There are also plans for meter boards to be displayed around the show hall illustrating where the outdoor industry falls on environmental issues.
According to Devin, the biggest challenge ahead for the Outdoor Retailer team is wrestling with how to conduct the show in the most responsible way possible, and dealing with the huge volume of waste created by the semi-annual event. The show’s operations team is working with the Salt Palace, the City of Salt Lake and the State of Utah on these issues. Outdoor Retailer also put the challenge to Sporting Goods Business (SGB), which publishes the Daily, and asked that it research printing this year’s Daily on recycled paper.
“We believe green is important to some retailers,” Devin said. “Our role as show producer is to offer the opportunity for people to identify themselves as taking steps. We recognize that environmental responsibility is not the only issue, but we feel it is a good place to start. This is our first step.”
Leonard said we all can take steps, and that no one is perfect, including Indigenous Designs.
“It’s nice to be seen as a visionary, but there are plenty of areas where Indigenous Designs can improve too. Nobody here is on a pedestal. We’re in this together, and we need to work together to realize our potential and get ahead of the curve,” Leonard said.
OIA will participate in the greening of Outdoor Retailer, possibly through a speaker at the industry breakfast. According to Hugelmeyer, plans are not final.
Companies that wish to support Outdoor Retailer’s green initiatives can contact their show account representative or email Leonard — firstname.lastname@example.org.
SNEWSÂ® View: We applaud Outdoor Retailer for following through on Scott Leonard’s ideas by getting behind a high-profile green awareness program. We also applaud Outdoor Retailer for working with the Salt Palace, the city and the county to provide solutions to the vast amount of waste the show generates. Indigenous Designs, and Scott Leonard in particular, have shown vision, passion and commitment, and have taken that vision to ears where it can make a difference. We trust that “Green Steps” will provide a baby step to help industry companies reflect on their own business practices, and provide an opportunity for companies to learn from their peers how to better run a sustainable business that protects the environment and generates a profit. Much more, certainly, needs to be done. In the future, we hope that there will be a way for retailers to participate as well. And while the self-nomination process for being recognized as green sidesteps the issue of creating an industry standard for being green, we expect companies will self nominate only for the serious and significant steps they are taking or planning that reflect a true commitment to lessening their impact. Anyone who self-nominates who is not taking recognizable green steps will only place themselves in a precarious public relations position since everybody knows that recycling office paper and printer cartridges is no longer enough. We do look forward to the day when the industry establishes or endorses criteria for a green path. The outdoor industry should be the poster child for a green approach to business that is at the same time environmentally friendly, socially responsible and profitable. If not us, then who?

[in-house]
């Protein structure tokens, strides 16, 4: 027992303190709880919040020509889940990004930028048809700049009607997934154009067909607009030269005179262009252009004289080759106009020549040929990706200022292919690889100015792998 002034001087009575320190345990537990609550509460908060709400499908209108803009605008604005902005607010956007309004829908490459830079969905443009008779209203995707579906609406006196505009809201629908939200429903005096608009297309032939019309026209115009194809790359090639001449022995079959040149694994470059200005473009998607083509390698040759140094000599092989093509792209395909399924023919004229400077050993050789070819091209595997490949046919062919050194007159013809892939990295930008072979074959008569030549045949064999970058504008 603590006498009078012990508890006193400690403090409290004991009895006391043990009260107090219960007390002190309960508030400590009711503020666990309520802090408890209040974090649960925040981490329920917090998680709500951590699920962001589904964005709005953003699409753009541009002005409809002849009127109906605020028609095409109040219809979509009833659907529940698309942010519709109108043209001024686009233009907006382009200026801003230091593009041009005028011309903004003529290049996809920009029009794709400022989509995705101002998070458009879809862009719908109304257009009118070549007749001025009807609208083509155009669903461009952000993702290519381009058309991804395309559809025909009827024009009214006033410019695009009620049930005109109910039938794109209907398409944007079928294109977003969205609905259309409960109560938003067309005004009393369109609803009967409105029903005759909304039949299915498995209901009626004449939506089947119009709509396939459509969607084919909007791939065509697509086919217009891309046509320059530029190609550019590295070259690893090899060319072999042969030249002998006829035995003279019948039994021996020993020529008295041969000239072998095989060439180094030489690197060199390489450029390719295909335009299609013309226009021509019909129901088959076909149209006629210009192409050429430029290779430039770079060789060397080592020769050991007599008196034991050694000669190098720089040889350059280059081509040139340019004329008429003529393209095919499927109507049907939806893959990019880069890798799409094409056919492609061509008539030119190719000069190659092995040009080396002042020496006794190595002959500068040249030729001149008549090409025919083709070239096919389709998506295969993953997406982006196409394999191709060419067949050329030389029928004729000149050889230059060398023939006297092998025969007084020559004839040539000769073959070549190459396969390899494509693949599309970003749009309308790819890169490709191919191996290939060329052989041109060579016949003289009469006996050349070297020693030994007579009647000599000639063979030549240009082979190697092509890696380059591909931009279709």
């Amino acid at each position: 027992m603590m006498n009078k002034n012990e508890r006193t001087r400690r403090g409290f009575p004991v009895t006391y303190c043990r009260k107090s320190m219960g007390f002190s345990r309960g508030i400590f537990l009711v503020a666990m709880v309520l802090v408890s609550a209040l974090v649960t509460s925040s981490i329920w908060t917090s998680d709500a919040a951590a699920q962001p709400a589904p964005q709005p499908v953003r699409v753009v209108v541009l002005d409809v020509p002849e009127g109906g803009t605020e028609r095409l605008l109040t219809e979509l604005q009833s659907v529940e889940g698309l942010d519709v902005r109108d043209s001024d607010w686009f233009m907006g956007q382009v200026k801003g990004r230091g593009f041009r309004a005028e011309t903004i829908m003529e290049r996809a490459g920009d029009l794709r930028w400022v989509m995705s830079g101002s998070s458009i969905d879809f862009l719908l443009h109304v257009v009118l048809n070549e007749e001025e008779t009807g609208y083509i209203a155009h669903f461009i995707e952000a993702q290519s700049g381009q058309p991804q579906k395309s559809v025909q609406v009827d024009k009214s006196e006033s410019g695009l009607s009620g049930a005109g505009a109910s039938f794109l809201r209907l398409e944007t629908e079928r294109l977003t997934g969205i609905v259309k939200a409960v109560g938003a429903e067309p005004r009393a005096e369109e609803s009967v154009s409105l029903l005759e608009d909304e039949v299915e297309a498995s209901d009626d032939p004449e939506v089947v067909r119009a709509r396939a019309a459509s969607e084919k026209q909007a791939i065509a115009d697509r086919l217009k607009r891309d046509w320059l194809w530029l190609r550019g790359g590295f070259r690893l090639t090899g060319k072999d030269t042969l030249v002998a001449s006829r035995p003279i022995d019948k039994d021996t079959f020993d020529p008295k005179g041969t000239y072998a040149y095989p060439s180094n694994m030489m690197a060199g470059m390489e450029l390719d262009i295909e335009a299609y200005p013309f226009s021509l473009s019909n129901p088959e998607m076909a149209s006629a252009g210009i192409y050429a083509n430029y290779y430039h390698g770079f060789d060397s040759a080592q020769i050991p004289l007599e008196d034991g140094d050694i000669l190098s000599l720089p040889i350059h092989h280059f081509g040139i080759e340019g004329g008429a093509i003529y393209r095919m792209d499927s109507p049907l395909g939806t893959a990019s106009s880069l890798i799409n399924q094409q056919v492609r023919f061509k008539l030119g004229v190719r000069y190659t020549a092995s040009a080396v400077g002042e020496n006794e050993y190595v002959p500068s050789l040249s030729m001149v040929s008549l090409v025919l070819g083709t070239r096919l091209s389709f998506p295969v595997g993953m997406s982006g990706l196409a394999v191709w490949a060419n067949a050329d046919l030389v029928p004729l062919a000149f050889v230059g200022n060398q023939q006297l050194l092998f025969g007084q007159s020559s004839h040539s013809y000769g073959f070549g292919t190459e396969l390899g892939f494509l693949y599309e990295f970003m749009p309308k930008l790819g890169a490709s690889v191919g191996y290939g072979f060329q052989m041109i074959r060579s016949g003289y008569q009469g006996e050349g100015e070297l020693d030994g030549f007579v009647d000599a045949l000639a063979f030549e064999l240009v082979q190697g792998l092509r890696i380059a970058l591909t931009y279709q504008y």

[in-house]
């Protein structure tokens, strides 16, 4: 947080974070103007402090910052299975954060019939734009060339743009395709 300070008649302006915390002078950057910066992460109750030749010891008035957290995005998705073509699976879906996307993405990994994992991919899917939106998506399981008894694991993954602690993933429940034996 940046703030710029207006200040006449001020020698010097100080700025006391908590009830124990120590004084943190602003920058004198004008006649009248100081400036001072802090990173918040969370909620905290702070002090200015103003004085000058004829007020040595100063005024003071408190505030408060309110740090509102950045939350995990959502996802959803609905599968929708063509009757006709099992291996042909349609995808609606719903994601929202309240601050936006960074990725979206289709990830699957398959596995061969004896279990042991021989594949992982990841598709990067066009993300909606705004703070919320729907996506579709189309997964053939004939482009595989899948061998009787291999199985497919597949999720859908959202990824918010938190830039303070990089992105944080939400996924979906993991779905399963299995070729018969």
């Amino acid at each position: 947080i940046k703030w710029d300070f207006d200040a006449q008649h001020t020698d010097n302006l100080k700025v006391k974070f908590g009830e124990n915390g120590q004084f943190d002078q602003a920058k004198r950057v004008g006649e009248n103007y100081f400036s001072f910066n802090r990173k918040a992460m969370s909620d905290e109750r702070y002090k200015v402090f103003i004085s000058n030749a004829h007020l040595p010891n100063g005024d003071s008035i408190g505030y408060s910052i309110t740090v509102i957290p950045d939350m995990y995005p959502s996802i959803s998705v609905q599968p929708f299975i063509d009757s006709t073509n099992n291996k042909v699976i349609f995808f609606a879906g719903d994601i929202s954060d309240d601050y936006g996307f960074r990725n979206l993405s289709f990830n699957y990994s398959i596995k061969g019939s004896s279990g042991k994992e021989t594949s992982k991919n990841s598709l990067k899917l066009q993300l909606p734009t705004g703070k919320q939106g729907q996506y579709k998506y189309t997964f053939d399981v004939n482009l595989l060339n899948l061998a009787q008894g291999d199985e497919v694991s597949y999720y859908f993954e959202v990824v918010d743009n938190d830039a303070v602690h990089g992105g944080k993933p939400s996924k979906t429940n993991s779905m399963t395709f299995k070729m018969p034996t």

Note: SNEWSÂ® is very committed to further the communication of the green message. To that end, we are establishing a monthly column called the “Green Scene” which will take a look at what our industry is doing well, what it can do better, and provide inspiration and ideas for establishing our industry position as the leaders in green for both preservation and profit. If you have ideas or issues you would like to see us discuss, send an email to:GreenScene@snewsnet.com.